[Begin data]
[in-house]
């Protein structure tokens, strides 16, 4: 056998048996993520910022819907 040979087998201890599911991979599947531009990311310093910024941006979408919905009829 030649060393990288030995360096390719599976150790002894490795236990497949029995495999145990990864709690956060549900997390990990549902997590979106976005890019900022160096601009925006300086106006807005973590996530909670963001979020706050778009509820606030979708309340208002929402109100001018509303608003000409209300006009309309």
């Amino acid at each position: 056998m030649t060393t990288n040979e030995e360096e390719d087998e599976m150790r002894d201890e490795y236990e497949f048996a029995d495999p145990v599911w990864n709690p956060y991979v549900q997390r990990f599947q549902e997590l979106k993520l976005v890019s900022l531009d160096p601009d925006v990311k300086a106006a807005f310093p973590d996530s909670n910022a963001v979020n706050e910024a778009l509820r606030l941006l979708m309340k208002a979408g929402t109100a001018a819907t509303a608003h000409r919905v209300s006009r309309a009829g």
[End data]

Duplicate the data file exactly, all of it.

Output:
[in-house]
């Protein structure tokens, strides 16, 4: 056998048996993520910022819907 040979087998201890599911991979599947531009990311310093910024941006979408919905009829 030649060393990288030995360096390719599976150790002894490795236990497949029995495999145990990864709690956060549900997390990990549902997590979106976005890019900022160096601009925006300086106006807005973590996530909670963001979020706050778009509820606030979708309340208002929402109100001018509303608003000409209300006009309309």
């Amino acid at each position: 056998m030649t060393t990288n040979e030995e360096e390719d087998e599976m150790r002894d201890e490795y236990e497949f048996a029995d495999p145990v599911w990864n709690p956060y991979v549900q997390r990990f599947q549902e997590l979106k993520l976005v890019s900022l531009d160096p601009d925006v990311k300086a106006a807005f310093p973590d996530s909670n910022a963001v979020n706050e910024a778009l509820r606030l941006l979708m309340k208002a979408g929402t109100a001018a819907t509303a608003h000409r919905v209300s006009r309309a009829g």